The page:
Signs of aging are inevitable in older dogs. The body doesn't snap to quite as readily as it used to, and perhaps it may take Rover a little longer when called. Aging can also predispose dogs to certain illnesses. By being aware of some concerns regarding older dogs, you can be a more educated and prepared guardian for your aging companion.
Routine veterinary care is particularly important now. The following is an outline of some of the most commonly diagnosed illnesses known to afflict older dogs. Nutritional Concerns. A proper diet is very important in the care of a geriatric dog. Obesity is a very common and serious concern because it directly correlates to a decreased longevity, and may contribute to other problems. Proper nutritional management is a very important part of the care for your geriatric dog, especially since it is something that you can control.
Dental Disease. Dental disease and gingivitis (inflammation of the gums) are common findings in the older dog. Untreated dental disease usually leads to tooth loss, and may serve as a reservoir of infection for the rest of the body. In this manner, severe dental disease may pose a risk to other body systems.
Arthritis. Degenerative joint disease, also known as arthritis, is another very common issue affecting aging dogs. While it is to be expected that older animals will tend to slow down with age, animals with arthritis may feel much more comfortable if appropriately treated. Signs of arthritis in dogs include difficulty rising, trouble climbing stairs or jumping, falling on slippery floors, having difficulty getting comfortable or being restless at nights. There are many anti-inflammatory medications that your vet can prescribe that may improve your pet's quality of life and comfort level.
Eye Disorders. As dogs age, their vision worsens. Just as in people, cataracts can develop resulting in cloudy vision. Sometimes, tear production lessens and the surface of the eye is not properly lubricated. Dry eye (keratoconjunctivitis sicca) is a common problem affecting older dogs, especially small dogs with bulging eyes such as the shih tzu, pekingese and pug.
Kidney Disease. Kidney disease is one of the most common metabolic diseases of older dogs. With early diagnosis through blood tests, some dogs can do quite well on a special diet and medications. The biggest key is to diagnose kidney disease early. This is one primary reason veterinarians recommend routine screening blood tests in older dogs.
Bladder Stones. Older dogs tend to have an increased risk of developing bladder stones. Often, these stones cause little problems but can cause an obstruction if the dog attempts to pass a large stone that becomes stuck in the urethra. Periodic abdominal X-rays can help determine if bladder stones are developing in your dog and if treatment is necessary.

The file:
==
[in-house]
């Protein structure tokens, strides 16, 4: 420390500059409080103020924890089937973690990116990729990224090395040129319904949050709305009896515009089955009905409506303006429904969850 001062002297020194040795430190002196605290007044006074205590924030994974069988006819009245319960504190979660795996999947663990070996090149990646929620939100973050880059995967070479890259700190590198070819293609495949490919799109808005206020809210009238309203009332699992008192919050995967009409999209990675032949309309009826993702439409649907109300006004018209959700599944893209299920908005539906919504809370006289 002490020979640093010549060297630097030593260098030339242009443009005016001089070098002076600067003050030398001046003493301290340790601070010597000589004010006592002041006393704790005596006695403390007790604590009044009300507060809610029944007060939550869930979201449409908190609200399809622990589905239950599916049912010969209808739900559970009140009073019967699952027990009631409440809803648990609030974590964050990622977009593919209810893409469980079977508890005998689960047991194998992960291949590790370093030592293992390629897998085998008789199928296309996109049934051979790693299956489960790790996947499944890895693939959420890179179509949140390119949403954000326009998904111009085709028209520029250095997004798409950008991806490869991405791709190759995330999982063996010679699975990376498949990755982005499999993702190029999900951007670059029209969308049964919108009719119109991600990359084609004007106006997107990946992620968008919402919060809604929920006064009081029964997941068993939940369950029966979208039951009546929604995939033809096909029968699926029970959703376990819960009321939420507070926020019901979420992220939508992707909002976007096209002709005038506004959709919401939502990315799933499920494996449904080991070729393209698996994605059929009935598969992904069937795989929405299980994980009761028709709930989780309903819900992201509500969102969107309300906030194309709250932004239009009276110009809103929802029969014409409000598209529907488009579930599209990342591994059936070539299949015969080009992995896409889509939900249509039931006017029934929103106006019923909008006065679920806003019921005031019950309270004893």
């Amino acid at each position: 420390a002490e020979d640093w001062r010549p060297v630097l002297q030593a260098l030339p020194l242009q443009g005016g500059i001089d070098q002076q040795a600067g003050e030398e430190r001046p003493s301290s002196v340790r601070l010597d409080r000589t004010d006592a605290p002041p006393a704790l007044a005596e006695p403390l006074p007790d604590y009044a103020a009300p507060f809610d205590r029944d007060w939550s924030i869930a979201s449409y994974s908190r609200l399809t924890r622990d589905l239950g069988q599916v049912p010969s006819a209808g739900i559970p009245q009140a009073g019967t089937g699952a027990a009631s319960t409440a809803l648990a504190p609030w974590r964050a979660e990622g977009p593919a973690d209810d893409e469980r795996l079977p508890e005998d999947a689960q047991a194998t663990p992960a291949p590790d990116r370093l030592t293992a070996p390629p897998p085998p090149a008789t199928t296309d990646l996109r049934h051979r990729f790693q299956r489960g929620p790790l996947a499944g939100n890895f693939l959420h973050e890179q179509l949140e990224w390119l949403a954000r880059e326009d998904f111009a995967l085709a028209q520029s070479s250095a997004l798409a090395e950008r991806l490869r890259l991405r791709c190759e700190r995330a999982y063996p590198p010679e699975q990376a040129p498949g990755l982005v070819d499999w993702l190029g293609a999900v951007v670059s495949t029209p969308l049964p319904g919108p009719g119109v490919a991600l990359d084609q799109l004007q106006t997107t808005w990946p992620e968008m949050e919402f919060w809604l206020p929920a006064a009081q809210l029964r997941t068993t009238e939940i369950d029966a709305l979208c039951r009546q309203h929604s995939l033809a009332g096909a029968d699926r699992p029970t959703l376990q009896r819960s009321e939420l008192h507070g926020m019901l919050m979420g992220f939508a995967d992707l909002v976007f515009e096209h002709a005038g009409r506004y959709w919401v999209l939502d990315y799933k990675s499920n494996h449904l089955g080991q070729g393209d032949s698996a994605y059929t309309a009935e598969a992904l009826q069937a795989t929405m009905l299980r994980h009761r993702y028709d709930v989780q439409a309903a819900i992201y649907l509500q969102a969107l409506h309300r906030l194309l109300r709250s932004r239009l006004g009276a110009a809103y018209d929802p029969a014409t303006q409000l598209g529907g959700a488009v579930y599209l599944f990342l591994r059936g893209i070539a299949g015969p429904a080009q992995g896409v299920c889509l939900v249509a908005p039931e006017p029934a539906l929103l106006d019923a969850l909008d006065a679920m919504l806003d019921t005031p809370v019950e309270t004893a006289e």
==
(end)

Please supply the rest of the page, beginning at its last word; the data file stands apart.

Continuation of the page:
Endocrine Disorders. The two most common endocrine disorders affecting older dogs are hyperadrenocorticism (Cushing's disease) and hypothyroidism. Cushing's disease is a disorder resulting in excessive secretion of cortisol resulting in illness. Hypothyroidism is an underactive thyroid gland, which also affects the health of your dog. Both disorders are treatable, and proper treatment may dramatically improve your dog's overall attitude and strength.
Heart Disease. The most common heart disease in the senior dog is chronic valvular heart disease. Thickening and irregularities of the valves of the heart may lead to abnormal blood flow within the heart chambers, eventually causing heart enlargement and heart failure. Early detection of this disease and proper therapy may slow the progression of the heart disease.
Diabetes. Aging dogs tend to have a higher risk of developing diabetes. Whether due to diet, poor insulin secretion or resistance to insulin, diabetic dogs can often be helped with medication.
Skin Tumors. Skin lumps and bumps are common findings on the elderly dog. On the basis of the size, location and aspiration results, your veterinarian may recommend removal of one or many skin masses. If not removed, monitor the lumps for changes in size or shape.
Urinary Incontinence. Older dogs may sometimes become incontinent, leaking small or even large amounts of urine when lying down or when sleeping. Medications can sometimes help.
Prostate Problems. If your dog is an intact male, he is at significant risk of prostatic disease. Prostatic infections, abnormal enlargement, abscesses, and cysts are all potential problems in the intact male. Tumors of the prostate occur with equal frequency in both neutered and intact males.
Cancer. Unfortunately, cancer is a significant problem facing the senior dog. Not all cancer needs to be fatal. Surgery, chemotherapy, even radiation therapy is available that can significantly extend your pet's quality time or produce a cure. The prognosis depends on the type and location of the cancer.
Behavioral and Cognitive Dysfunction. As dogs age they may become more "set in their ways," more inflexible, less patient and more irritable. Sometimes they will forget learned behaviors including normal urinary and defecation habits. Older dogs may sleep a lot more, and be less responsive to external stimuli. These signs may be related to underlying disease, or may be due to the gradual decline in their senses and cognition (thought process). Sometimes medication can help.
Other Concerns. As dogs age, their organs also age and do not function as well as they once did. Various liver diseases are common in aging dogs, including cirrhosis. Another concern with elderly dogs is the potential to develop anemia. Whether associated with kidney disease, cancer, chronic disease or primary bone marrow disorders, anemia can cause your dog to be profoundly weak and, without treatment, may even become so severe that emergency medical help is needed.